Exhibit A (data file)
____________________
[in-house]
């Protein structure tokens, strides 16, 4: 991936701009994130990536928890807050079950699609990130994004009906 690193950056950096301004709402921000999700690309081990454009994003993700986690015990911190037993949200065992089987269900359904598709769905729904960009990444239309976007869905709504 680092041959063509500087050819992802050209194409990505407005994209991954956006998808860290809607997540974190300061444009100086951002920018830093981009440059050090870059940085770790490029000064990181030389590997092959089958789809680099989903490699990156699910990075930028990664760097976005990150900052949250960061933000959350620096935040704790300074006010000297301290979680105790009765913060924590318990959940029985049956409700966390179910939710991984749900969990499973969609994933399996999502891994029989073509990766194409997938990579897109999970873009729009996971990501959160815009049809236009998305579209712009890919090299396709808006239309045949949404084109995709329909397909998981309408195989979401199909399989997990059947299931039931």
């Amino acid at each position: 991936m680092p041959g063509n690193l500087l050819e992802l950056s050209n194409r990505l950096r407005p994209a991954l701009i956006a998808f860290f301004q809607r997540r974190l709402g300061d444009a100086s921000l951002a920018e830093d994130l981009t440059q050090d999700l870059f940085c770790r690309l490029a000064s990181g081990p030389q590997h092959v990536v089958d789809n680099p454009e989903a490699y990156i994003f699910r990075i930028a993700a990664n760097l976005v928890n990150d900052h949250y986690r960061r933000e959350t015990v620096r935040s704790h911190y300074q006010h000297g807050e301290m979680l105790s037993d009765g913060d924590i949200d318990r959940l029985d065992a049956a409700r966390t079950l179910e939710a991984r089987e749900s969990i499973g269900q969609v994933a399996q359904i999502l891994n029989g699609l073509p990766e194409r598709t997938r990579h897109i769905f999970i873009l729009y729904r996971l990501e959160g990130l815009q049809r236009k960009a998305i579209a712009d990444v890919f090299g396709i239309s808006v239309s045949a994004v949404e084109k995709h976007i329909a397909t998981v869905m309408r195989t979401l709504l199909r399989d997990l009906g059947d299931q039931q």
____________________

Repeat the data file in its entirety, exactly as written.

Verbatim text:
[in-house]
């Protein structure tokens, strides 16, 4: 991936701009994130990536928890807050079950699609990130994004009906 690193950056950096301004709402921000999700690309081990454009994003993700986690015990911190037993949200065992089987269900359904598709769905729904960009990444239309976007869905709504 680092041959063509500087050819992802050209194409990505407005994209991954956006998808860290809607997540974190300061444009100086951002920018830093981009440059050090870059940085770790490029000064990181030389590997092959089958789809680099989903490699990156699910990075930028990664760097976005990150900052949250960061933000959350620096935040704790300074006010000297301290979680105790009765913060924590318990959940029985049956409700966390179910939710991984749900969990499973969609994933399996999502891994029989073509990766194409997938990579897109999970873009729009996971990501959160815009049809236009998305579209712009890919090299396709808006239309045949949404084109995709329909397909998981309408195989979401199909399989997990059947299931039931």
């Amino acid at each position: 991936m680092p041959g063509n690193l500087l050819e992802l950056s050209n194409r990505l950096r407005p994209a991954l701009i956006a998808f860290f301004q809607r997540r974190l709402g300061d444009a100086s921000l951002a920018e830093d994130l981009t440059q050090d999700l870059f940085c770790r690309l490029a000064s990181g081990p030389q590997h092959v990536v089958d789809n680099p454009e989903a490699y990156i994003f699910r990075i930028a993700a990664n760097l976005v928890n990150d900052h949250y986690r960061r933000e959350t015990v620096r935040s704790h911190y300074q006010h000297g807050e301290m979680l105790s037993d009765g913060d924590i949200d318990r959940l029985d065992a049956a409700r966390t079950l179910e939710a991984r089987e749900s969990i499973g269900q969609v994933a399996q359904i999502l891994n029989g699609l073509p990766e194409r598709t997938r990579h897109i769905f999970i873009l729009y729904r996971l990501e959160g990130l815009q049809r236009k960009a998305i579209a712009d990444v890919f090299g396709i239309s808006v239309s045949a994004v949404e084109k995709h976007i329909a397909t998981v869905m309408r195989t979401l709504l199909r399989d997990l009906g059947d299931q039931q």